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(10 comments | Leave a comment)

Date:March 19th, 2005 05:25 am (UTC)
I really liked the way you touched on what makes Xavier (and all ideologues, really) a bit scary- their tendency to see people as pieces of a larger scheme and not really think about the consequences of that. Luckily, Xavier's love for Scott and the other "original" X-Men probably counteracts that a bit. Good story. :)

[User Picture]
Date:March 19th, 2005 01:43 pm (UTC)
I'm a little scared of him :-). He uses people, tends to think the cause counts more than the people who fight - and maybe die - for it. As you point out, it is tempered somewhat by love. And that goes both ways. They love him or they wouldn't do it.

Glad you enjoyed the story...
(Deleted comment)
[User Picture]
Date:May 10th, 2005 01:22 pm (UTC)
But for those who grow up in the military, or in an era with those kinds of assumptiosn, it's a point of pride for children to enter the service, and even to die for their country. Or rather, the fact it was FOR a "cause" tempers the pain of their loss.

Yes, that's why there were Gold Star Mothers. I wonder how many people of my age or younger even know what that term means!

My son, btw, is fascinated by the military and it terrifies me. I hope he gets over it before he turns 18 (because I'd never sign enlistment papers) or, if not, that he decides to be a military historian...

He'd been meeting with a father who'd lost a child (don't recall the sex; son, I think) in a car accident. The father was going on about God's plan, etc., and my supervisor (believing that to be an unhelpful theology) challenged him on the notion. The father turned around and replied, "You'd rather I thought that my son's (?) death was just an accident? That God didn't care? That it was all meaningless? Well, maybe my view is more 'primitive' to you, but I'll take a God who cares over a God who doesn't." (That's paraphrasing, but the gist.) It's a really honest response that throws that view into a completely different light. I still don't agree with it, but after hearing that, I think I came to understand it better, and when I was doing hospice, I didn't try to push people out of believing it, as if it were 'better' for them not to. I didn't confirm it, but I didn't necessarily challenge it. There were bigger fish to fry.

Interesting story. I'm not sure whether I prefer a G-d who kills one's children to one who doesn't care, yk? At any rate, the counselor's job is to support the grieving, even those with different theological views, I'd think.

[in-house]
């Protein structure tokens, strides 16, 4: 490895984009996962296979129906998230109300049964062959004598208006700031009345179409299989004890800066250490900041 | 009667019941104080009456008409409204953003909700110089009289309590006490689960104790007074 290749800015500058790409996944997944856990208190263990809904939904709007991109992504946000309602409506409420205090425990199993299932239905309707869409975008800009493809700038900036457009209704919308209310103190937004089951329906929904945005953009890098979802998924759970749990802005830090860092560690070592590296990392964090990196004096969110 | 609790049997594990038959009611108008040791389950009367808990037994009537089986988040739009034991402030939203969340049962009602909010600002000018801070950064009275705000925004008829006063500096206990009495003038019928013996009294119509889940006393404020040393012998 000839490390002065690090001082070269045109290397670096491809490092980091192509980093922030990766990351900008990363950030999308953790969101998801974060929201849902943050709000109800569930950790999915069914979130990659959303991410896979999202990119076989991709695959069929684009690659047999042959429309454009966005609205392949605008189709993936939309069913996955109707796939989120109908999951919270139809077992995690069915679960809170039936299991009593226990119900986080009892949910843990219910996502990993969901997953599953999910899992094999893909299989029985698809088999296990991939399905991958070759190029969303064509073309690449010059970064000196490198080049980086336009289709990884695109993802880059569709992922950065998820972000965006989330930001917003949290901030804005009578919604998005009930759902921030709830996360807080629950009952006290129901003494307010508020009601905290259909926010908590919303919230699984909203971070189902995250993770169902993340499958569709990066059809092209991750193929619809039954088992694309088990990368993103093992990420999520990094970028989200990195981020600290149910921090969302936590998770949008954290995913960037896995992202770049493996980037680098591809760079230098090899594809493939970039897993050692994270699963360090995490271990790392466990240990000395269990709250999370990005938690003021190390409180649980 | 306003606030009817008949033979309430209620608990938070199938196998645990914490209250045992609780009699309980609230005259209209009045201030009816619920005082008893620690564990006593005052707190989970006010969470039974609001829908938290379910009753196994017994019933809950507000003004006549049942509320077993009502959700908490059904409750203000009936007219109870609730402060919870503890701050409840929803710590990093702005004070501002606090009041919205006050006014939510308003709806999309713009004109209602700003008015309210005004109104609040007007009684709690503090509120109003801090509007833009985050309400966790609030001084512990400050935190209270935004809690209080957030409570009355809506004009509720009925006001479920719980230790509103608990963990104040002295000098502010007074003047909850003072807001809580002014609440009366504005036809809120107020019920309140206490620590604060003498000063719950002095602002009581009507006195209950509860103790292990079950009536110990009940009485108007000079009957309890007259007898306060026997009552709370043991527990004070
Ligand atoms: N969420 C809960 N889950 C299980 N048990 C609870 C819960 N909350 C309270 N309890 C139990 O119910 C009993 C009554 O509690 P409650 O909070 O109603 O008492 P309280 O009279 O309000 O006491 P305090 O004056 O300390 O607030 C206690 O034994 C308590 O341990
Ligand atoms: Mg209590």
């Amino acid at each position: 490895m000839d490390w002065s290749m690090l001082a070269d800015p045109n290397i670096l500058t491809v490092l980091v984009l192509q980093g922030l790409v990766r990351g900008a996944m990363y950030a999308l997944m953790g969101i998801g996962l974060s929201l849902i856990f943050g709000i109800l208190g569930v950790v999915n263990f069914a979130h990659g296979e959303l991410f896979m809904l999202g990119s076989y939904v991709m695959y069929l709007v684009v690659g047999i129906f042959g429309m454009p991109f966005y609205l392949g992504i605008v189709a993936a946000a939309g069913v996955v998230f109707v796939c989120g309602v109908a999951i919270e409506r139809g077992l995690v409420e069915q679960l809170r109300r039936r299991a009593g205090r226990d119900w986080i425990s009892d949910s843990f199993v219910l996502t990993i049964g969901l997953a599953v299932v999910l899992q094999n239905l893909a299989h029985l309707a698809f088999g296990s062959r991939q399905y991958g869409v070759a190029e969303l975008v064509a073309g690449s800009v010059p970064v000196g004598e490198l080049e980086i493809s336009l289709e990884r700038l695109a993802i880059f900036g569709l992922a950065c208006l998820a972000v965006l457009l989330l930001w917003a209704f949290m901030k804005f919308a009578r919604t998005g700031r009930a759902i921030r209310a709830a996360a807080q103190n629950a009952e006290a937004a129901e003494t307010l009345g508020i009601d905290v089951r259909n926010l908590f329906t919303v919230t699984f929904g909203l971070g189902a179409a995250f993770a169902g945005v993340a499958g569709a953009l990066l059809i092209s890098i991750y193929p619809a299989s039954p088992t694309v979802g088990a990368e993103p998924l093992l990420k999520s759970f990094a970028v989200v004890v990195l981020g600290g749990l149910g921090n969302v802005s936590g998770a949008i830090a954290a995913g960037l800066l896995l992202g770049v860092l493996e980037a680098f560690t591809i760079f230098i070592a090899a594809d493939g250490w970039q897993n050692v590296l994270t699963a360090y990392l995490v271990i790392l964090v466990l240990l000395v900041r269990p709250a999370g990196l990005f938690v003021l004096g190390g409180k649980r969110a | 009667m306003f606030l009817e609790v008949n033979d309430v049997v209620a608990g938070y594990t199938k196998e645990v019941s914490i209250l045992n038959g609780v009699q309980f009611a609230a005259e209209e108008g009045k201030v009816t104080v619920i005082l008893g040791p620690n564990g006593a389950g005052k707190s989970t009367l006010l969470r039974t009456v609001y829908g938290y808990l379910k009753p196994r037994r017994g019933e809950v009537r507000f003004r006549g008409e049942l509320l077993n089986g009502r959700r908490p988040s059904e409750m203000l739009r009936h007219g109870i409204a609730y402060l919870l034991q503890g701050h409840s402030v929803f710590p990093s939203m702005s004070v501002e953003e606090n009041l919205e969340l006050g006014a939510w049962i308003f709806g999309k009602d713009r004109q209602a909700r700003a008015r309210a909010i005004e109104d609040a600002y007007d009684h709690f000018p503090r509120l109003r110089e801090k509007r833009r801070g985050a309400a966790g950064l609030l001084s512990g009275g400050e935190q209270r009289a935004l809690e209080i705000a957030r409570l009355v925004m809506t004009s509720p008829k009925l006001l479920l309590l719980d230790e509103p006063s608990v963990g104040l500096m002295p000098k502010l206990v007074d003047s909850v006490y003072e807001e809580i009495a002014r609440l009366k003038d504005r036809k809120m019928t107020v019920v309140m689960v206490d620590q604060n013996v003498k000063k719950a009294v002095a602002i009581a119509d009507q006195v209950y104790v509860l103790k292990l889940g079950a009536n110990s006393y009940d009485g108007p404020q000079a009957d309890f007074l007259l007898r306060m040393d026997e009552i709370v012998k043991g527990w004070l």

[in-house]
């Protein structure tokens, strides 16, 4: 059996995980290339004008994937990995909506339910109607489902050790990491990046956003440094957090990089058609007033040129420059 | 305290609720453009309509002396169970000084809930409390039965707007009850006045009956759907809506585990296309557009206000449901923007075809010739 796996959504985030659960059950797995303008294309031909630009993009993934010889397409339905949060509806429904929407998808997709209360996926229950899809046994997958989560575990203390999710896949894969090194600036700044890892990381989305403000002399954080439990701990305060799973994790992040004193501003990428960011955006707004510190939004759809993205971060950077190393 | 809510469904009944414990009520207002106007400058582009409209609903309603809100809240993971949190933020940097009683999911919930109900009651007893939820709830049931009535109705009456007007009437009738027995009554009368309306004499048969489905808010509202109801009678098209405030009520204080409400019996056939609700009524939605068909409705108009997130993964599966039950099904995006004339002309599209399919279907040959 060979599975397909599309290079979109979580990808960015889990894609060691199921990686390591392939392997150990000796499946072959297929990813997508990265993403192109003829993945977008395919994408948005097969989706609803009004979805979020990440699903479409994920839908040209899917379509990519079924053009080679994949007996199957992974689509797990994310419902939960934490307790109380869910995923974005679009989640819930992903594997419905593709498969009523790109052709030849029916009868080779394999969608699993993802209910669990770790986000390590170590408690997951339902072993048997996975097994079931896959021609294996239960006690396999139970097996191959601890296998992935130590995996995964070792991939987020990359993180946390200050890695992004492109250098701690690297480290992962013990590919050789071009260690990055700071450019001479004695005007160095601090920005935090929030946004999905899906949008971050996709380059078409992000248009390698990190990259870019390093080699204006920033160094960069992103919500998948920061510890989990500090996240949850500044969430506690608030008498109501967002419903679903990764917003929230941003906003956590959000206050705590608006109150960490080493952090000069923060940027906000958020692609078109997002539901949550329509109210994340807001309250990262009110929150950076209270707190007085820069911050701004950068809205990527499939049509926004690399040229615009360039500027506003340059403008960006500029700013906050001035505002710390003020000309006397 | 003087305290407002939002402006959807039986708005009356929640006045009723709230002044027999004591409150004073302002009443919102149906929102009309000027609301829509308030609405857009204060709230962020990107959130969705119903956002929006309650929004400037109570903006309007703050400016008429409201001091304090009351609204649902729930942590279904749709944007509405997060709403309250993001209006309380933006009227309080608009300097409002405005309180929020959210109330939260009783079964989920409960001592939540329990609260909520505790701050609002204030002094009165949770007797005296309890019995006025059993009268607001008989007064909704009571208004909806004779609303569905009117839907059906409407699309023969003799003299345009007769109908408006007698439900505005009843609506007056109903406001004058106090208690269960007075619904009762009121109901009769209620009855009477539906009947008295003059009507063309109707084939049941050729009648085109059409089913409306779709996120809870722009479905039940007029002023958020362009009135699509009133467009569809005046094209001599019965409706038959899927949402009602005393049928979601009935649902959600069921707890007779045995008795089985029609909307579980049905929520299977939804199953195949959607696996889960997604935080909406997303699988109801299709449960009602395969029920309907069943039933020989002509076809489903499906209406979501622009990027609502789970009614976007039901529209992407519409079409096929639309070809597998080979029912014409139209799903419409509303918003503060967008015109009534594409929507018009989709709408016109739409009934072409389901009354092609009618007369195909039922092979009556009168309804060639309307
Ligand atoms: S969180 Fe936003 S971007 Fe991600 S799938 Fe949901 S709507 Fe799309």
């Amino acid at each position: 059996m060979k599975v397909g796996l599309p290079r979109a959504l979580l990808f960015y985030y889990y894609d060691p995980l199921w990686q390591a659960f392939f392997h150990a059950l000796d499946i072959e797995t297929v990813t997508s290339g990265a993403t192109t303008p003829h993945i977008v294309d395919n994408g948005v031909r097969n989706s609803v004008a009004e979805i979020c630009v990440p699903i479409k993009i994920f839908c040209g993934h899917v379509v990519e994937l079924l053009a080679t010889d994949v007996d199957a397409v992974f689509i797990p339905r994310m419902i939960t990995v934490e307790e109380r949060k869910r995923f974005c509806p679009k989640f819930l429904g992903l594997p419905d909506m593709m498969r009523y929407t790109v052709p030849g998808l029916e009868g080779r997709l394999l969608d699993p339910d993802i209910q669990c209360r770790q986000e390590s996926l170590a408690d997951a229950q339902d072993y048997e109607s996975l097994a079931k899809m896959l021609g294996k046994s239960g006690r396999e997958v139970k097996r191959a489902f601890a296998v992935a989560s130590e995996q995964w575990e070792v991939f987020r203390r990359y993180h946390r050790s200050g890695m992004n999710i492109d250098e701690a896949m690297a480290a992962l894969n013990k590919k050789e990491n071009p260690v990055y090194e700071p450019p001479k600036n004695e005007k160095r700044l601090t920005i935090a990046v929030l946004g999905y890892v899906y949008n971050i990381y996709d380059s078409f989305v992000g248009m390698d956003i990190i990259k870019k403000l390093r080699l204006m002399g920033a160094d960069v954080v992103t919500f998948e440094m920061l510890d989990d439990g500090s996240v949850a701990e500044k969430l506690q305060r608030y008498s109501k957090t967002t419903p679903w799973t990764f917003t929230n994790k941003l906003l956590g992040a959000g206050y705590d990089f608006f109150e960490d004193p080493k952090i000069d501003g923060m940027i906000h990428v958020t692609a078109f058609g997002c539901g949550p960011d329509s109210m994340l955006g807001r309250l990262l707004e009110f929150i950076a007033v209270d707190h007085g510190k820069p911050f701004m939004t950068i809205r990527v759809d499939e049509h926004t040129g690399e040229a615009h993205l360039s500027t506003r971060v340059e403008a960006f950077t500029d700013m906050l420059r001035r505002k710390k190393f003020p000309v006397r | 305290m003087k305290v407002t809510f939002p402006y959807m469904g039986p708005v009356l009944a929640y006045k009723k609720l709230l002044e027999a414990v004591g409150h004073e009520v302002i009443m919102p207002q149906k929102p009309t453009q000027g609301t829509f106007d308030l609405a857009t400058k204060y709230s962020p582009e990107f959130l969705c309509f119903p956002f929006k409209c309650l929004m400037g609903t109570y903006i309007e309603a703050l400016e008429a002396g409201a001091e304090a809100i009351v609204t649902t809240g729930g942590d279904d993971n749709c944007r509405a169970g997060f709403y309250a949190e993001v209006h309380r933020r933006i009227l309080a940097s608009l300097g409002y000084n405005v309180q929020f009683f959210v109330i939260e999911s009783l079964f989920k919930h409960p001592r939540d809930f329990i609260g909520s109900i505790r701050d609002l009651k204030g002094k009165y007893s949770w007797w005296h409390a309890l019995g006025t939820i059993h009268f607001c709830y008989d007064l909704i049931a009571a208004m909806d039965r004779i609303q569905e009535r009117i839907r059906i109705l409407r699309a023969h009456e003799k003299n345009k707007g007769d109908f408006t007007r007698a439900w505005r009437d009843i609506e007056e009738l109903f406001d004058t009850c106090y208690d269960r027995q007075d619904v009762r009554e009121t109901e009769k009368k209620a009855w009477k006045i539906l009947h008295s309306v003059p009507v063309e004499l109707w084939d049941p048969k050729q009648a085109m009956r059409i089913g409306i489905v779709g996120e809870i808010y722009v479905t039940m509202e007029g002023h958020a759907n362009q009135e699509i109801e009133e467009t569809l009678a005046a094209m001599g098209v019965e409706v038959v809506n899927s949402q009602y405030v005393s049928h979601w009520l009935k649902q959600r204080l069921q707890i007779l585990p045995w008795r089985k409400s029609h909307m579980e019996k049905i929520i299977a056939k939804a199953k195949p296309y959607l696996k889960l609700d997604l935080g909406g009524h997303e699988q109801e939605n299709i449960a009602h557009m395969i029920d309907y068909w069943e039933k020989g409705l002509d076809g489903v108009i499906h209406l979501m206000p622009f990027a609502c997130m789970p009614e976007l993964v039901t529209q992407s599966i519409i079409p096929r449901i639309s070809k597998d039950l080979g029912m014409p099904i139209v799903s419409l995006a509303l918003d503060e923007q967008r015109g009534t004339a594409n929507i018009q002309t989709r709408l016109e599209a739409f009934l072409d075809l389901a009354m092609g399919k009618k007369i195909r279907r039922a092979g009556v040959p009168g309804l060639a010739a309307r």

A death for a cause is enobling, in their eyes.

It is in mine, too. I do think people sometimes have to tie themselves in mental knots to make the death worthwhile, though...

Thanks for your comments!

[User Picture]
Date:April 2nd, 2005 02:40 pm (UTC)
*happy sigh*
[User Picture]
Date:April 2nd, 2005 10:07 pm (UTC)
I'm glad you enjoyed it!
[User Picture]
Date:June 3rd, 2005 08:14 am (UTC)
I never realized before this needed to be told: re-interpreting the past in the light of the present of your on-going AU. That was just great, thank you...

Also I really enjoyed the multi-layered look at Scott and Charles relationship: I have always thought that Charles Xavier is a real cipher -and I have been reading the X-Men comic books for 20+ years- but I liked the glimpses of him we have here and this was very much in character for him, at least for how I think of him.

Thank you for sharing!
[User Picture]
Date:June 3rd, 2005 11:53 am (UTC)
never realized before this needed to be told: re-interpreting the past in the light of the present of your on-going AU. That was just great, thank you...

I'm glad you liked it. I didn't realize it needed to be told until I started writing it :-).

Also I really enjoyed the multi-layered look at Scott and Charles relationship:

It started off as a Charles story. I didn't really see Scott figuring into it except in the story he told about Charles. But he kept pushing himself into everybody else's stories! I spent the first half of writing it yelling "Get out of this story, Scott Summers! This one isn't about you!" but then I gave in and let it be a Scott-and-Charles story instead.

I have always thought that Charles Xavier is a real cipher

Me, too. My motivation for writing this was wanting to understand him better. The next series is one of those ensemble ones with a bunch of things happening to a bunch of people, but one of the threads is about Charles and Scott, as well. And the one I'm working on now focusses on Charles in a different way...
[User Picture]
Date:June 4th, 2005 06:59 pm (UTC)
Wow... this is interesting: I am really looking forward to this because:

- I love the way you handle their relationship, it rings very true and understandable to me
- Xavier is such a fascinating character, which has been both under-utilized and drawn totally out-of-character both in fanfiction and in canon, that a thoughtful look at his point of view and motivations is something I'll really enjoy.

Keep up the great work!
[User Picture]
Date:June 5th, 2005 01:05 am (UTC)
Thanks for the feedback. Let me know what you think of Charles in "A Time to Every Purpose" if you get through that one. And if you finish that and would like a preview of the one after it, just holler...
[User Picture]
Date:June 5th, 2005 03:21 am (UTC)
I am on it right now!

And re: preview? Oh please! Please, please! sorry, I am a major fan of yours, so sometimes I cannot help gushing. I try very hard to keep it under decent bounds, but...